A third edition of a work on doctrinal theology is somewhat of a rarity in the present day, and we have therefore to congratulate Mr. Hinton on the distinction he has attained. Sensible of what is due to the public by whom his labors have been so highly appreciated, he has subjected his work to a thorough revision, by which its diction has been improved and its course of reasoning rendered more consistent and complete. We heartily recommend the volume to the attention and impartial examination of our readers.

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Individual Effort, and the Active Christian. By John Howard Hinton,

M.A. London: Houlston and Stoneman.

A new edition of two works by the same author, which were formerly published separately, but are now wisely comprised in one volume. They both relate to individual effort for the conversion of sinners.' 'In the former this is enforced by a consideration of the emotions adapted to awaken it, in the latter it is directed by practical suggestions and specific counsels.

Letters to Young Ladies. By Mrs. L. H. Sigourney. A new edition,

with two additional Letters never before published. London : Jackson and Walford.

A neat reprint, with the addition of some original matter, of a work which has passed through several editions in America. The subjects of the letters, which amount in number to eighteen, are eminently appropriate to the class addressed, and are treated in a mode adapted at once to interest and to benefit. The style partakes of the defects common to female authorship, but the good sense and correct feeling which pervade the volume render it an instructive and most desirable companion.

1. The Edipus Tyrannus of Sophocles. From the Text of Brunck, with

the Greek Scholia, the Notes of Brunck and Schaefer, and an English

Prose Version. By the Rev. J. Pendergrast, B.D. London: Fellows. 2. Sophoclis Tragoediæ. Vol. I. Sect. 2. Cont. (Edipum Regem. Re

censuit et Explanavit Eduardus Wunderus. London: Black and Armstrong

The former of these books has the notes in Latin, the title, preface, and translation in English. The Latin is Brunck and Schaefer's ; the English is the present editor's. The latter of the books under remark is the best edition of the Edipus Tyrannus we have seen. The notes are exceedingly useful, and a great merit, scarcely attainable VOL. IX.

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except in Latin notes) are kept within judicious limits. Wunder's Sophocles is decidedly one of the best works in the series in which it is appearing—the Bibliotheca Græca, edited by Jacobs and Rost.

1. The Eton Latin Grammar Translated into English, with Notes and an

Appendix. By the Rev. John Green. Fourth edition. York. 2. The New Eton Greek Grammar, or the Eton Greek Grammar in

English. By Clement Moody. London: Longmans. 1840.

We have our own opinion about the fashionable clamor against Latin notes and grammars. Although, however, we are alive to the fallacies contained in the popular outcry, we can make no apology for any Latin Grammar, whether written in Latin or in English, which takes no notice whatever of those real improvements in the treatment of the classical languages which have been made within the last thirty years. The great features of the structural system the Latin and Greek tongues must not be studiously or carelessly kept out of sight, if we would lay a sound foundation for a superstructure of true scholarship. Comparatively speaking, it is enough to say that the above works are no worse than the others in common use. The Eton Grammars, with all their faults, have certain merits, which have perhaps escaped the notice of some who condemn in toto their general system.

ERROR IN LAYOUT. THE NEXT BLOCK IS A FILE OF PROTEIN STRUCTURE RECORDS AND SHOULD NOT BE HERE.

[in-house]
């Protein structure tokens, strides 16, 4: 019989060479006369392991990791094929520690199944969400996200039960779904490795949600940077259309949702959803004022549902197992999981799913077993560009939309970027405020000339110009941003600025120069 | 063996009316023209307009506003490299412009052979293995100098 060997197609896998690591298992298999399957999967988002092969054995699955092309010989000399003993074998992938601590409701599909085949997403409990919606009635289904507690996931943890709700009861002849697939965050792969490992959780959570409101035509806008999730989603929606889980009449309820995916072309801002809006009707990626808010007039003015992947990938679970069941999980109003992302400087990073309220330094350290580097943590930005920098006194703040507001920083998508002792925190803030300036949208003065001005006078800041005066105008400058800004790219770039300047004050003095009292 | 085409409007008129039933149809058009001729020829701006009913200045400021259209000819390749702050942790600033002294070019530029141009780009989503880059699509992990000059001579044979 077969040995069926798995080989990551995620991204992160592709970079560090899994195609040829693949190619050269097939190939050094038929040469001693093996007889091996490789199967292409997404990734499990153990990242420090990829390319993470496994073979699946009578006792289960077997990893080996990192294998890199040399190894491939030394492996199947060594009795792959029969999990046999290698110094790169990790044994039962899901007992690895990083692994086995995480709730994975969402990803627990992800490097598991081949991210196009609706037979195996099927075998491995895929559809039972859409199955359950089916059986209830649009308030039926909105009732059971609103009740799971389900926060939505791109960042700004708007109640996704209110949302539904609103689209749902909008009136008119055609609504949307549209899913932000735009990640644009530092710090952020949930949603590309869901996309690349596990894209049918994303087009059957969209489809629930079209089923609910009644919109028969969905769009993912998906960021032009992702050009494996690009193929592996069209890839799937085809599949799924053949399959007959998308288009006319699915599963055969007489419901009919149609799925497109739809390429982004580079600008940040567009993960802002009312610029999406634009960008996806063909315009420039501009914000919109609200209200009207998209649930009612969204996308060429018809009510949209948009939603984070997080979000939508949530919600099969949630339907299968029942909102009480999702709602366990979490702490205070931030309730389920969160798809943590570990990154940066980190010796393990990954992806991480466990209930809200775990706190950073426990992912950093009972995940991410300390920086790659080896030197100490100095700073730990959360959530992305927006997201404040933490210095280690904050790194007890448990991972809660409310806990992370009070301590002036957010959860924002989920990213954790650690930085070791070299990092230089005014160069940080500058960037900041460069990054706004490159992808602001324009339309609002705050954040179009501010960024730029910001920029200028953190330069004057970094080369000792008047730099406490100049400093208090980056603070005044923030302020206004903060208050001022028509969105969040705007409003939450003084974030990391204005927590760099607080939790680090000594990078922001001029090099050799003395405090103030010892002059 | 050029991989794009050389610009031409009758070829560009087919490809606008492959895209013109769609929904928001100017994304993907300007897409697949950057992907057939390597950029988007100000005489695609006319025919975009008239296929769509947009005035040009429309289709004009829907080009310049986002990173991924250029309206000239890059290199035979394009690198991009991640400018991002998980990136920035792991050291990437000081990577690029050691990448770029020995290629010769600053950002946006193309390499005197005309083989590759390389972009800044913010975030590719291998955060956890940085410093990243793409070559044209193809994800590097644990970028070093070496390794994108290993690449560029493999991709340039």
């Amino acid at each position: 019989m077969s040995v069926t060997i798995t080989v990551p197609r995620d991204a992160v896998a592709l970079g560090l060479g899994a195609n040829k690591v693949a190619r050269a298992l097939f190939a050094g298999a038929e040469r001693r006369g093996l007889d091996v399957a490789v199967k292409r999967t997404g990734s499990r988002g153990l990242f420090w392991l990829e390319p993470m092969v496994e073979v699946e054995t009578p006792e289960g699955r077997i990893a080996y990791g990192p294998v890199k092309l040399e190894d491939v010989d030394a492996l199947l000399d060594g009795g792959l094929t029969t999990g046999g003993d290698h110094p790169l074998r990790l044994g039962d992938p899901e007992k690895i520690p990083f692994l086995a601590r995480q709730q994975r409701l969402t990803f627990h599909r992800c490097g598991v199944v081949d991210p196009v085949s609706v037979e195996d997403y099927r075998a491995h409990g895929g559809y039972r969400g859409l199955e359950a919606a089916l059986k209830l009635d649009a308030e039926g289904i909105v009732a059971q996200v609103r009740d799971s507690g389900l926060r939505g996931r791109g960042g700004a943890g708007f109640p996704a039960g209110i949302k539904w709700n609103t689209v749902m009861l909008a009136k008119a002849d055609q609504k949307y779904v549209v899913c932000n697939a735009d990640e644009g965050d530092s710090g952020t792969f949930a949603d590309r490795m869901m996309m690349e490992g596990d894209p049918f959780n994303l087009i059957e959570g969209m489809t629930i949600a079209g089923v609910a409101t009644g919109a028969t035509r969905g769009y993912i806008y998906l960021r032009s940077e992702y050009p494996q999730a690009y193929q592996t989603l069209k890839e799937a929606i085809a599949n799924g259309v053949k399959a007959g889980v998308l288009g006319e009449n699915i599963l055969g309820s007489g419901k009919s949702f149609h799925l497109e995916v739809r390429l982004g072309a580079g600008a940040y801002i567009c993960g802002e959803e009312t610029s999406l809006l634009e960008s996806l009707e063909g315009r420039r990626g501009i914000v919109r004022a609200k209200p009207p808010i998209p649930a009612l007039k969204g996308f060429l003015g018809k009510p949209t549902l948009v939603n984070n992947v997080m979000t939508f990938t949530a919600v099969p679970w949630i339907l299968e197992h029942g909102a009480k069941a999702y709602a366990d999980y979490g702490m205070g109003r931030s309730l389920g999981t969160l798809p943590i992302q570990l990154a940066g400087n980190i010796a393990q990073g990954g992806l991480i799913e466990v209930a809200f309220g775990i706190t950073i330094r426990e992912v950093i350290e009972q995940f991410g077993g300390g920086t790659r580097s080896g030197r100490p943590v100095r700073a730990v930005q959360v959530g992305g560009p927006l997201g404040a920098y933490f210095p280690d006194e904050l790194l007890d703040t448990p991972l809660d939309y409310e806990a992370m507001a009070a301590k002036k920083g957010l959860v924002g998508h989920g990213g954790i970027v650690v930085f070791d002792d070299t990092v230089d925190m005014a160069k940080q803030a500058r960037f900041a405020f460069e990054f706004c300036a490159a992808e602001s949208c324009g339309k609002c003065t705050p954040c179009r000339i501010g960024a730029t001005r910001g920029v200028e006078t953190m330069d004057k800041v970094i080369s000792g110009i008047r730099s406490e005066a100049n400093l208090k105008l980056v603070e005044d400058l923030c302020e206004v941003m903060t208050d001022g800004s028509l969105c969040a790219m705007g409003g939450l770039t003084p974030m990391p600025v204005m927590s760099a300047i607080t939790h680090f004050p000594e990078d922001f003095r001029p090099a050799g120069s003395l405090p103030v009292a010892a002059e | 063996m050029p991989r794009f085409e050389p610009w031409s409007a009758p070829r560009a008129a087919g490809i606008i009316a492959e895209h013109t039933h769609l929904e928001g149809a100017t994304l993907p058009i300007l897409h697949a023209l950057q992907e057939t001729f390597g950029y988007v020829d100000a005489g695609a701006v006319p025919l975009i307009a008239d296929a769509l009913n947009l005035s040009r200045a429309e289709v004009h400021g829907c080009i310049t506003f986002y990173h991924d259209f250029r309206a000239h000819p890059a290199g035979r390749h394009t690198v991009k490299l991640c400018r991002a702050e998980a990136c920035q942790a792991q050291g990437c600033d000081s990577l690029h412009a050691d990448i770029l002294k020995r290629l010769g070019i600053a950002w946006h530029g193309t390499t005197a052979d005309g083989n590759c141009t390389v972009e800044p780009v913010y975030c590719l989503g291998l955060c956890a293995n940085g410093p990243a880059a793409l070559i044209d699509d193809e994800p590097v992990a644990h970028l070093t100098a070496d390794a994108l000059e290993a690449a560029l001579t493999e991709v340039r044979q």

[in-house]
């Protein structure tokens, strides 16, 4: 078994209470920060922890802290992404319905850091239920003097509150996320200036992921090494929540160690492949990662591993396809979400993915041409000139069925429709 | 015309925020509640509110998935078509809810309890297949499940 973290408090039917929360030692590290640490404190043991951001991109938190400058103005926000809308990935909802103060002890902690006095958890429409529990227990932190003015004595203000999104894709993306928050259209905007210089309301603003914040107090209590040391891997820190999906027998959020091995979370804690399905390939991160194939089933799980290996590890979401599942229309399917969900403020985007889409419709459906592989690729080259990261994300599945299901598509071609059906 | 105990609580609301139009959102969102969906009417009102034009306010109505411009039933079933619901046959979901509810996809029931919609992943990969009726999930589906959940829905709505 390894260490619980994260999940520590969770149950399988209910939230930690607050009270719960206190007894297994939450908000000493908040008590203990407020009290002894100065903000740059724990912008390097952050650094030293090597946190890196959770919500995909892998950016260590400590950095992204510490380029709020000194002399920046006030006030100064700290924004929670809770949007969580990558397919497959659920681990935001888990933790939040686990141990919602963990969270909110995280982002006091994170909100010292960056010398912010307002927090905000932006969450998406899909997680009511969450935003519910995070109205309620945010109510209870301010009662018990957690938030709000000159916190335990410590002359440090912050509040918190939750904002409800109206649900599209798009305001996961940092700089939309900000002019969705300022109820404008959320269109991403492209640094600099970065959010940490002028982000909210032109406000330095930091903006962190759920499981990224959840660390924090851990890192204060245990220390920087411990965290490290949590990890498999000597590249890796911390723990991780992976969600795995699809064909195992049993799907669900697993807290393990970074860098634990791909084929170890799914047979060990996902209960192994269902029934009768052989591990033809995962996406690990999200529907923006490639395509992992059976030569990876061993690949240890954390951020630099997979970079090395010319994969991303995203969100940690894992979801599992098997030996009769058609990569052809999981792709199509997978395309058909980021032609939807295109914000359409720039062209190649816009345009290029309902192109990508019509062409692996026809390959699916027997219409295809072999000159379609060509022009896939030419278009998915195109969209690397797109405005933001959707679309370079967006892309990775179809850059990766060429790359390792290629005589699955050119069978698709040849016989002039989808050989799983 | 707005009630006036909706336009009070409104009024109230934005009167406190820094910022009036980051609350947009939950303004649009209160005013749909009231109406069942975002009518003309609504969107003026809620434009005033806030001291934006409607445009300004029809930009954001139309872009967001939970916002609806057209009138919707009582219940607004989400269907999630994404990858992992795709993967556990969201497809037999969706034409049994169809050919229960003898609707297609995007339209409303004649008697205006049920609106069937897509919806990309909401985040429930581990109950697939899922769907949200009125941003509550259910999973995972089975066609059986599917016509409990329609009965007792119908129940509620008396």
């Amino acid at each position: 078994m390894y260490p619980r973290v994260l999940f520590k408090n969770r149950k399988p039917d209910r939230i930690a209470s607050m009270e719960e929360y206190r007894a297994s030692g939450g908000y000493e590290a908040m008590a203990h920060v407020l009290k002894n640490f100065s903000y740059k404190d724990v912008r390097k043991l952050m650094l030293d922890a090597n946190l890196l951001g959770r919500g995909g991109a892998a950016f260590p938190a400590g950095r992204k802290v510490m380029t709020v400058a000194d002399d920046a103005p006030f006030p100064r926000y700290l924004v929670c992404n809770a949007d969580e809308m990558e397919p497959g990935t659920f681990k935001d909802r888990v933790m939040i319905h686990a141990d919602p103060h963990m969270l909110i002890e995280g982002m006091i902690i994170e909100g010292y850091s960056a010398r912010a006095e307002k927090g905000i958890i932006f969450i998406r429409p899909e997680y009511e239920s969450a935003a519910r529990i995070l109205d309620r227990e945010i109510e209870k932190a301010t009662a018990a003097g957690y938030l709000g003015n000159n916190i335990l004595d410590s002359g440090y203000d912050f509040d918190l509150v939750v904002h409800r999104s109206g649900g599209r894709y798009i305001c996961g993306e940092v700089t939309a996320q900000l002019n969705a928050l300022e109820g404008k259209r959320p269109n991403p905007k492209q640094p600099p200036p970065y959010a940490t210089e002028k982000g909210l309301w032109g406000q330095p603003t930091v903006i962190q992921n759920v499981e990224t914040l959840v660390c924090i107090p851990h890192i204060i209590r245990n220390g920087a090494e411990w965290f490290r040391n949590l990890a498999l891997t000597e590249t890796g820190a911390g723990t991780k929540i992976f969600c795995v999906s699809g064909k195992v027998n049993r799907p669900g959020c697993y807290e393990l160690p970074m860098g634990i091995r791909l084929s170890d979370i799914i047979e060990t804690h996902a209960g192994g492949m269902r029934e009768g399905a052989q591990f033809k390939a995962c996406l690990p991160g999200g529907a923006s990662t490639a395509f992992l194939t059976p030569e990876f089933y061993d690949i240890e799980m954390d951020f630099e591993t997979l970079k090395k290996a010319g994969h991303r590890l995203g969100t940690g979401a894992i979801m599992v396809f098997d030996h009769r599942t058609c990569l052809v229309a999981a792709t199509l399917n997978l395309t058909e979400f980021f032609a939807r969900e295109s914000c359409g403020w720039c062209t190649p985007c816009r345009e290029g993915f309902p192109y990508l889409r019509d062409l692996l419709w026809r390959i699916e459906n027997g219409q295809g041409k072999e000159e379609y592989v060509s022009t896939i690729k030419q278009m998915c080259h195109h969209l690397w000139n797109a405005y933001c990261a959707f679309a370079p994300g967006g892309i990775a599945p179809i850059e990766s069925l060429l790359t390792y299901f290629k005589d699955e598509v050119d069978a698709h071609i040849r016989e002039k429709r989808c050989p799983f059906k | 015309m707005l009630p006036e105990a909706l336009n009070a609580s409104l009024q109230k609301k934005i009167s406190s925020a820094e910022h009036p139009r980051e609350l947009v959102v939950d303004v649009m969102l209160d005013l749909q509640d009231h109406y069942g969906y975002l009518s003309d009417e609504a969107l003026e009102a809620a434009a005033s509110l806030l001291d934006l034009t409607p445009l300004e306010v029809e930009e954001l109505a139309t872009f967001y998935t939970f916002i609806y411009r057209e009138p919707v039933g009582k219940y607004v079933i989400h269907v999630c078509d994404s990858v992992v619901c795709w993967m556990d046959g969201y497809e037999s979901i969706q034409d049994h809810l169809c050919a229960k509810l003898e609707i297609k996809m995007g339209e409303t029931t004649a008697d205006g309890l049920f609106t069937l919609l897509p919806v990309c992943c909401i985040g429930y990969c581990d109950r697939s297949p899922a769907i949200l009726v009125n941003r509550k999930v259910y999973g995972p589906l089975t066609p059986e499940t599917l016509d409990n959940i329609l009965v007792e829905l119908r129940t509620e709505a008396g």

Scriptural Studies. The Creation. The Christian Scheme. The Inner

Sense. By the Rev. William Hill Tucker, A.M., Fellow of King's College, Cambridge. Smith, Elder, and Co.

Mr. Tucker has had hard measure dealt out to him by his clerical brethren, who are supposed to give the tone to certain high Church periodicals. We were not surprised that Dr. Pye Smith should alarm and provoke them by his bold and fearless geological investigations. He is a Dissenter, and therefore a very fit object for their orthodox anathemas. But we did not expect that a clergyman of their own Church, who professes the greatest reverence for her institutions, would have encountered their unmeasured severity merely because he has exercised the right of thinking for himself on a subject of science, the facts of which he strenuously maintains are in perfect consistency with the Mosaic account of the creation. It is well for Mr. Tucker that his censors have not the Inquisition at their command, or he might even in the nineteenth century experience the fate of Galileo. We do not profess ourselves converts to Mr. Tucker's speculations in geology, but to impugn his motives, to question his faith, or to imagine that his elucidations of the Scriptures, fanciful and untenable as some of them appear to us, have not a direct and manifest tendency to induce the profoundest veneration for the sacred volume, would be the grossest injustice. We have seldom read a work with deeper interest.

The student of the Bible who regards it in the light in which Mr. Tucker has exhibited it, cannot do better than take him for a companion, though he may not choose always to follow him as a guide.